However, the ending of the novel was satisfying. When I turned the last page I was left smiling and in the end, I do think Gabriel learned a lot from when he started out at the beginning of the novel. I’m looking forward to trying book two, especially as the author is currently in Turkey and is busy researching for the second novel!

Links: Goodreads and Amazon!

Olivia’s Question: Have you ever been bird watching or had an interest in birds?

Olivia-Savannah x


  1. Great review. Wish there could have been more of a plot, even though I know you like character detail as much as I do. I've never been a bird-watcher, but my grandmother seemed to know a lot about birds and I tended to pick up some of that knowledge from her. ;)
    @dino0726 from 
    FictionZeal - Impartial, Straightforward Fiction Book Reviews

    1. I wish I knew a bit more about birds. It's great that you were able to infer a little from your grandmother :)

  2. fab review Olivia, as always ;)

  3. No bird watching for me.I'm not really afraid of them,but wings freak me out. This does sound interesting.

    1. I don't think I have met someone who wasn't a fan of wings before. But then it makes sense why there is no bird watching!

  4. [ Smiles ] Another book that is worth reading!

  5. I hadn't heard of this one before. Glad you enjoyed it. The interview was very interesting. I liked hearing how the story developed over time and about Esther's writing advice. Wishing her all the best!

    1. Esther has some brilliant writing advice and it always intrigues me to know how authors go about building up their novels :)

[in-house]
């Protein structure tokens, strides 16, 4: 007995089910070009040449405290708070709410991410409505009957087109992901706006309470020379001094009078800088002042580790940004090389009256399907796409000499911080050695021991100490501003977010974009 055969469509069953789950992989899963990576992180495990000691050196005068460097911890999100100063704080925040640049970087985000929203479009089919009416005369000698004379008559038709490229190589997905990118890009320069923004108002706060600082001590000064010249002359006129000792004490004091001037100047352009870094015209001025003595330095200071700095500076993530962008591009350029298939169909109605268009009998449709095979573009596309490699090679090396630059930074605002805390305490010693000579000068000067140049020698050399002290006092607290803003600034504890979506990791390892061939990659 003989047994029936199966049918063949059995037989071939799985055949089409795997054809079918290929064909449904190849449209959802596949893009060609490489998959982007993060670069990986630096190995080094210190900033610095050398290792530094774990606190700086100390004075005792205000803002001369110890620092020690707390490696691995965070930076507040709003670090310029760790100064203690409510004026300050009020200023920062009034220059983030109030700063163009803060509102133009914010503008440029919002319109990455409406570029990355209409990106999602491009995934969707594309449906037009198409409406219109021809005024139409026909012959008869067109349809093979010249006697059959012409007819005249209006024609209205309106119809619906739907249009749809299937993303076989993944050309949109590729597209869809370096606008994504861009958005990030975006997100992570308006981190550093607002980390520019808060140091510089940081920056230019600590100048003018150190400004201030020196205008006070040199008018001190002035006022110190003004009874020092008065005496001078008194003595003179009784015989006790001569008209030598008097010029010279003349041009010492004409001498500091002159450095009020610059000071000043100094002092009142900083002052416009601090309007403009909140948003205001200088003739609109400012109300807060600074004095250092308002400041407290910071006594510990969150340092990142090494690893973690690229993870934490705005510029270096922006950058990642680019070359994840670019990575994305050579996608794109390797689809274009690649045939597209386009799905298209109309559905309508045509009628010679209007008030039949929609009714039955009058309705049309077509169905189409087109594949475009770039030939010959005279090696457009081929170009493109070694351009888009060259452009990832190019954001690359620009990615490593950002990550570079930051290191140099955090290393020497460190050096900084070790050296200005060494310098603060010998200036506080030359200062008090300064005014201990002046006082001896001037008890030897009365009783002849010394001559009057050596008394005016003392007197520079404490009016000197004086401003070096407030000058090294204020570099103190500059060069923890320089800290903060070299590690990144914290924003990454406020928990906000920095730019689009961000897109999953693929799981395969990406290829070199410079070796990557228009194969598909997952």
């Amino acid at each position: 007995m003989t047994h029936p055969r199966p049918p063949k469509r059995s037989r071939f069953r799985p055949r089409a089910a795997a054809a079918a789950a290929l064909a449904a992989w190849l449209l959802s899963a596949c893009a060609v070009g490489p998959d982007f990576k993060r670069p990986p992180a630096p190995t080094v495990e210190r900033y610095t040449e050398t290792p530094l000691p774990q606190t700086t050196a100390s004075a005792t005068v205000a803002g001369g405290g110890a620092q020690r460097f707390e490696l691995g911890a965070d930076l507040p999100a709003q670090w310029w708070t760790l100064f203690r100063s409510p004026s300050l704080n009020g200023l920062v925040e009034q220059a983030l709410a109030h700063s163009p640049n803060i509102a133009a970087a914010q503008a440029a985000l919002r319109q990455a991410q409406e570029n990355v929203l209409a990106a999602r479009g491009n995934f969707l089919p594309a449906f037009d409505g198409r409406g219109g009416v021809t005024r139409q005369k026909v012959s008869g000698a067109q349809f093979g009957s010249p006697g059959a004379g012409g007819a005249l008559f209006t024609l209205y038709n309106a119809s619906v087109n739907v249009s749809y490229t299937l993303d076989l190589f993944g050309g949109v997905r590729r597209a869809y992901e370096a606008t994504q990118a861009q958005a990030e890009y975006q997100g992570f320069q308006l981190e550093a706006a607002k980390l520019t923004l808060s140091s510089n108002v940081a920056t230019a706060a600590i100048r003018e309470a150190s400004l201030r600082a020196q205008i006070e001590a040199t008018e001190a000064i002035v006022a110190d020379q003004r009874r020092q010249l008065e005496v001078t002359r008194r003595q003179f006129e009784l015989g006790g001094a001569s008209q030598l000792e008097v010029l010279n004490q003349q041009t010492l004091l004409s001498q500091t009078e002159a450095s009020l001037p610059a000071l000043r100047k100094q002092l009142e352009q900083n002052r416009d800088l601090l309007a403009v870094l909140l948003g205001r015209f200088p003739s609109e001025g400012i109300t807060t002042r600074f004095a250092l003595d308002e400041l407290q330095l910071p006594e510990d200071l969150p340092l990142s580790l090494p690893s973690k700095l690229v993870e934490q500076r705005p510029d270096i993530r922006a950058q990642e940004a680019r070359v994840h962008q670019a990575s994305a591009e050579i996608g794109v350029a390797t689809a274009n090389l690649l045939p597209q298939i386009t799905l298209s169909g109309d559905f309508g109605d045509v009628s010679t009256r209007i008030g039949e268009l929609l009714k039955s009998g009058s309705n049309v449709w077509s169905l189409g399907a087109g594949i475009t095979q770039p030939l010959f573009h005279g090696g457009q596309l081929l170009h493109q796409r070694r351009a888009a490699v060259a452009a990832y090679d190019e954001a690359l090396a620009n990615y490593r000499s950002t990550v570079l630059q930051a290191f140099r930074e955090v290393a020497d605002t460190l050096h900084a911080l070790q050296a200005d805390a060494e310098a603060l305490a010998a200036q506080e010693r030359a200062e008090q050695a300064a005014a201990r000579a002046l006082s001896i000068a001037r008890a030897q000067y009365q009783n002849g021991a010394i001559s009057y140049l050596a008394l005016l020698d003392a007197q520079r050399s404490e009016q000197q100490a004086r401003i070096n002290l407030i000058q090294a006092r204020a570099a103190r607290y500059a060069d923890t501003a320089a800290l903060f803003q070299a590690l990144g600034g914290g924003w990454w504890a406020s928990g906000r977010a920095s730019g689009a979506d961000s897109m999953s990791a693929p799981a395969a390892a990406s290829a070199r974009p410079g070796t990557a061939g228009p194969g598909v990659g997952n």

6. Oh you're so right, that cover is definitely precious <3
    I'm glad you enjoyed this! It's a shame about the plot though, I hate it when it seems that a story is going nowhere.
    You know, when I read your question at the end I had to go read it a second time, because I thought it said "Have you ever been a bird...?"... I think I need to go get some sleep now...

    Lipstick and Mocha

    1. I think this is one that character driven readers will enjoy a whole lot more. Go get some sleep, girl! ;)

  7. Great interview. This book sounds interesting.

    1. Thank you! I hope you look into it :3

  8. It's so nice to hear about a writer's habit. I am surprised when people can concentrate in absolute silence - I am definitely not capable of that. And I think adult and YA are not really genres, but more target audience.

    My boyfriend and I started being into birds when we moved in together in a big city and started feeding the pigeons at our window. We can feed them from our hands now and even pet them. Then we got into other birds like crows, wild ducks and more.

    1. Sometimes I can concentrate in silence and in other times I just can't. And you're right actually, YA or adult fiction is more target audience than anything else. And it's cool that you have been into birds for a while now :)